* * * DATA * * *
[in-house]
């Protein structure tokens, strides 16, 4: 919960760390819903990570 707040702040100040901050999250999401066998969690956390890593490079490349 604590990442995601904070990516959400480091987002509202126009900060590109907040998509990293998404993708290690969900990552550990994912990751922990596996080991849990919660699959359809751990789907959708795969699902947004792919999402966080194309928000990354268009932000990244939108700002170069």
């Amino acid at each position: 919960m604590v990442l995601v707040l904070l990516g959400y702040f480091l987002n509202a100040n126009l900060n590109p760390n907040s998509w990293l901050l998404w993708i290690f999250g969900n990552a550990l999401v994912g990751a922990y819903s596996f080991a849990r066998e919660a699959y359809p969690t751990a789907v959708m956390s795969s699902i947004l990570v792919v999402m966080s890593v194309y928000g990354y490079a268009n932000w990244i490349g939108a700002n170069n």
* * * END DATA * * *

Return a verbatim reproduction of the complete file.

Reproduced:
[in-house]
């Protein structure tokens, strides 16, 4: 919960760390819903990570 707040702040100040901050999250999401066998969690956390890593490079490349 604590990442995601904070990516959400480091987002509202126009900060590109907040998509990293998404993708290690969900990552550990994912990751922990596996080991849990919660699959359809751990789907959708795969699902947004792919999402966080194309928000990354268009932000990244939108700002170069």
């Amino acid at each position: 919960m604590v990442l995601v707040l904070l990516g959400y702040f480091l987002n509202a100040n126009l900060n590109p760390n907040s998509w990293l901050l998404w993708i290690f999250g969900n990552a550990l999401v994912g990751a922990y819903s596996f080991a849990r066998e919660a699959y359809p969690t751990a789907v959708m956390s795969s699902i947004l990570v792919v999402m966080s890593v194309y928000g990354y490079a268009n932000w990244i490349g939108a700002n170069n």